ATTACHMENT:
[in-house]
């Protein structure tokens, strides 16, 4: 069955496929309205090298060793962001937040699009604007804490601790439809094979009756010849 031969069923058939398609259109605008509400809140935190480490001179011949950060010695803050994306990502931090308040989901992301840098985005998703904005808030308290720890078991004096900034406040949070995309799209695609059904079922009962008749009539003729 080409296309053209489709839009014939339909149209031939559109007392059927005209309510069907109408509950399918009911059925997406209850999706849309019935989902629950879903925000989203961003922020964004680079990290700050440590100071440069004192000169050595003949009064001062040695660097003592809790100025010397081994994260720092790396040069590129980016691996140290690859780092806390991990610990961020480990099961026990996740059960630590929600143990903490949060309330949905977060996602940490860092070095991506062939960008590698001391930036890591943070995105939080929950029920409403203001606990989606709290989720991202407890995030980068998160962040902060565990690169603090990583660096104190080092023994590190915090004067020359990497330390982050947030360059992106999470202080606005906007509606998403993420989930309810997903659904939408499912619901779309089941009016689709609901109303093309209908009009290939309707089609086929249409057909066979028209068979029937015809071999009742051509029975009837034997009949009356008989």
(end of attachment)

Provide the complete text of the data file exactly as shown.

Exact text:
[in-house]
């Protein structure tokens, strides 16, 4: 069955496929309205090298060793962001937040699009604007804490601790439809094979009756010849 031969069923058939398609259109605008509400809140935190480490001179011949950060010695803050994306990502931090308040989901992301840098985005998703904005808030308290720890078991004096900034406040949070995309799209695609059904079922009962008749009539003729 080409296309053209489709839009014939339909149209031939559109007392059927005209309510069907109408509950399918009911059925997406209850999706849309019935989902629950879903925000989203961003922020964004680079990290700050440590100071440069004192000169050595003949009064001062040695660097003592809790100025010397081994994260720092790396040069590129980016691996140290690859780092806390991990610990961020480990099961026990996740059960630590929600143990903490949060309330949905977060996602940490860092070095991506062939960008590698001391930036890591943070995105939080929950029920409403203001606990989606709290989720991202407890995030980068998160962040902060565990690169603090990583660096104190080092023994590190915090004067020359990497330390982050947030360059992106999470202080606005906007509606998403993420989930309810997903659904939408499912619901779309089941009016689709609901109303093309209908009009290939309707089609086929249409057909066979028209068979029937015809071999009742051509029975009837034997009949009356008989």